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Re: Quadrifilar Helices



>> Does anyone know of a website or of construction 
>> plans for an 70 cm Quadrifilar Helix antenna?
>> I have heard that they work  quite well for an
>> omni-directional LEO antenna.  I am looking for 
>> an improvement over my Eggbeaters...

Not to belabor the point, and just to clarify... but the "ideal"
omni antenna can never be better than - 2 dB over a dipole.  In
other words, "worse" than a dipole by 2 dB.  So be careful about
trying to get "omni" improvement over what might already be all
there is.

A cross polarized antenna like the quadrifilar can be as much as
5 dB worse than a dipole, while still correctly making the claim
as being the BEST hemispherical omni antenna.  Which it is...
If...  It all depends on what "best" means.  No antenna can give
gain anywhere, without giving up gain somewhere else.  The ideal
omni is equally poor in all directions.

The "best" antenna with equal gain in all directions and
horizon-to-horizon cannot possibly have enough gain at the
horizon to pull in some of our weak AMSATS, while it will have
excess gain overhead where it is not needed.  

A possible shaped gain antenna might try to add more of the gain
at the horizon at the expense of less gain overhead will result
in more or less weak signals everywhere.  But on the other hand,
satellites spend 70% of their time below 22 degrees.  If you can
see down that far, then go for it.  But the satellites are 10 dB
farther away down there and most simply will not be decodable on
any OMNI that low.

A simple antenna that concentrates its gain above about 15
degrees is simply a 1/4 wave whip over a ground plane.  Yes it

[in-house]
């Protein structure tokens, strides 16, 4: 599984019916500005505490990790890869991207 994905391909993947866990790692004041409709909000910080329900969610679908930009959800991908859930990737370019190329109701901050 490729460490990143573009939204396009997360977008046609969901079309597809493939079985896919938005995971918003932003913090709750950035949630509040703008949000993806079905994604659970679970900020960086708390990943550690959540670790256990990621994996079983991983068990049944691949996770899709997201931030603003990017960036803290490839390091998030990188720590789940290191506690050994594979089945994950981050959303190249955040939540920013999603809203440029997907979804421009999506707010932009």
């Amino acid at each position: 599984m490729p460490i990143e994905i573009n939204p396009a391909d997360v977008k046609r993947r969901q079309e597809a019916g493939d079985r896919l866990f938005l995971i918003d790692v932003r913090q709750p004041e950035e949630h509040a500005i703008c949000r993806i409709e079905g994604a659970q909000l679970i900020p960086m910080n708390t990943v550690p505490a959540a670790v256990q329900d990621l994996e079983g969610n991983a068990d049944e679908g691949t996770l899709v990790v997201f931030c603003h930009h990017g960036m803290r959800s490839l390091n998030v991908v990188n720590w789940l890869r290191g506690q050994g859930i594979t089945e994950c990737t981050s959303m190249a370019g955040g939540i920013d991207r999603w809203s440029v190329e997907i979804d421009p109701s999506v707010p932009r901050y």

has a null directly overhead, but the satellite is in that cone
above 60 degrees less than 2% of all times in view.  So it is
better to give up that gain where it is not used, and let more
of that gain contribute to the 5 dBi or so gain that the 1/4
wave whip gives between 15 and 60 where the satellite will come
in nice and strong.

If you cannot see below 25 degrees from your location, then you
can get 3 dB more gain and get great signals, but only above 25
degrees.  Use a 3/4 wave whip which will give almost 8 dBi gain
between the 25 to 70 degree range, and since the satellite is 6
to 10 dB closer in this area, then you get almost 14 to 18 dB
better performance above about 25 deg than the BEST theoretical
omni (isotropic) antenna that is trying to pull in the weak ones
at the horizon and everywhere else.

There is no holy grail.  Quadrifilar's and Eggbeaters are ideal
and the BEST hemispherical antennas in all directions and
polarizations... They are perfect for good strong satellite
downlinks.  But only if there is enough signal there in the
first place to be above the noise floor of your preamp.  In most
AMSAT's, on the horizon, that signal simply is not strong
enough.  SO in my opinion, it is a waste to have the gain on the
horizon at the expense of gain higher up where you can use it
for better signals...

Just a data point.  See the discussion at the bottom 1/3rd of my
ASTARS page:

http://www.ew.usna.edu/~bruninga/astars.html


Bob, WB4APR

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